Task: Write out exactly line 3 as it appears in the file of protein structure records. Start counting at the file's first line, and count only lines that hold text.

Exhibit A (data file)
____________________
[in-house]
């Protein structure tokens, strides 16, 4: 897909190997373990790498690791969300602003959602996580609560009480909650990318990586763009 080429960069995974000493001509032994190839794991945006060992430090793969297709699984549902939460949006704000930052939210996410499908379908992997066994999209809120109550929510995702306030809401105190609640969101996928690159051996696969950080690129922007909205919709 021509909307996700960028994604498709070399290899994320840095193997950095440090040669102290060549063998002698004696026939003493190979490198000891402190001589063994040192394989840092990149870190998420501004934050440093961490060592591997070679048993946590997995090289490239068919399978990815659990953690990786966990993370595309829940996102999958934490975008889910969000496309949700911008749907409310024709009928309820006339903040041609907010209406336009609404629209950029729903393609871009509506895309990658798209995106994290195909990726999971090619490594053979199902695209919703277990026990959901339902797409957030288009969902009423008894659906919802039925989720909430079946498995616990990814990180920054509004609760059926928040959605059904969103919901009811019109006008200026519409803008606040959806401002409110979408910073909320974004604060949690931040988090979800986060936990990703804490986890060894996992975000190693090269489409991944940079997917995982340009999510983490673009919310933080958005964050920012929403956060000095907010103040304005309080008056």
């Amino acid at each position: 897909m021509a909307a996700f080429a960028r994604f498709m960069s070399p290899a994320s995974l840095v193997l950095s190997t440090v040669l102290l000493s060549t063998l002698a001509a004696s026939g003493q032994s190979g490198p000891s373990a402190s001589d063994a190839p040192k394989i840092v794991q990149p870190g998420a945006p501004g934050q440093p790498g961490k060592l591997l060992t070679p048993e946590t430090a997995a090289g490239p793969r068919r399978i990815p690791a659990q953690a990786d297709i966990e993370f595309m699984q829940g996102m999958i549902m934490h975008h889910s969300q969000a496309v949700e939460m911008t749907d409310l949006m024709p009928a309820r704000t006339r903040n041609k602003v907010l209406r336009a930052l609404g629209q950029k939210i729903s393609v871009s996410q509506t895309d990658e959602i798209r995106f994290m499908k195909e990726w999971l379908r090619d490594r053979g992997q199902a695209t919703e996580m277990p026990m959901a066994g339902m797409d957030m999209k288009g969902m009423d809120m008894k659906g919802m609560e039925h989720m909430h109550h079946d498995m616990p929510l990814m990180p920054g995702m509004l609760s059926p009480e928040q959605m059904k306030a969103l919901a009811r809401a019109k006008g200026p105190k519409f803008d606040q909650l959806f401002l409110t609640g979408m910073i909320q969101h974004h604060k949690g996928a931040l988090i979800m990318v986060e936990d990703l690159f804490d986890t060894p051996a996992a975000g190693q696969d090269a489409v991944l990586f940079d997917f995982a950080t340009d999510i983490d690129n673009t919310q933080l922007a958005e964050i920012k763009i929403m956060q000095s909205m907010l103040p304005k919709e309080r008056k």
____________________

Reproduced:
């Amino acid at each position: 897909m021509a909307a996700f080429a960028r994604f498709m960069s070399p290899a994320s995974l840095v193997l950095s190997t440090v040669l102290l000493s060549t063998l002698a001509a004696s026939g003493q032994s190979g490198p000891s373990a402190s001589d063994a190839p040192k394989i840092v794991q990149p870190g998420a945006p501004g934050q440093p790498g961490k060592l591997l060992t070679p048993e946590t430090a997995a090289g490239p793969r068919r399978i990815p690791a659990q953690a990786d297709i966990e993370f595309m699984q829940g996102m999958i549902m934490h975008h889910s969300q969000a496309v949700e939460m911008t749907d409310l949006m024709p009928a309820r704000t006339r903040n041609k602003v907010l209406r336009a930052l609404g629209q950029k939210i729903s393609v871009s996410q509506t895309d990658e959602i798209r995106f994290m499908k195909e990726w999971l379908r090619d490594r053979g992997q199902a695209t919703e996580m277990p026990m959901a066994g339902m797409d957030m999209k288009g969902m009423d809120m008894k659906g919802m609560e039925h989720m909430h109550h079946d498995m616990p929510l990814m990180p920054g995702m509004l609760s059926p009480e928040q959605m059904k306030a969103l919901a009811r809401a019109k006008g200026p105190k519409f803008d606040q909650l959806f401002l409110t609640g979408m910073i909320q969101h974004h604060k949690g996928a931040l988090i979800m990318v986060e936990d990703l690159f804490d986890t060894p051996a996992a975000g190693q696969d090269a489409v991944l990586f940079d997917f995982a950080t340009d999510i983490d690129n673009t919310q933080l922007a958005e964050i920012k763009i929403m956060q000095s909205m907010l103040p304005k919709e309080r008056k």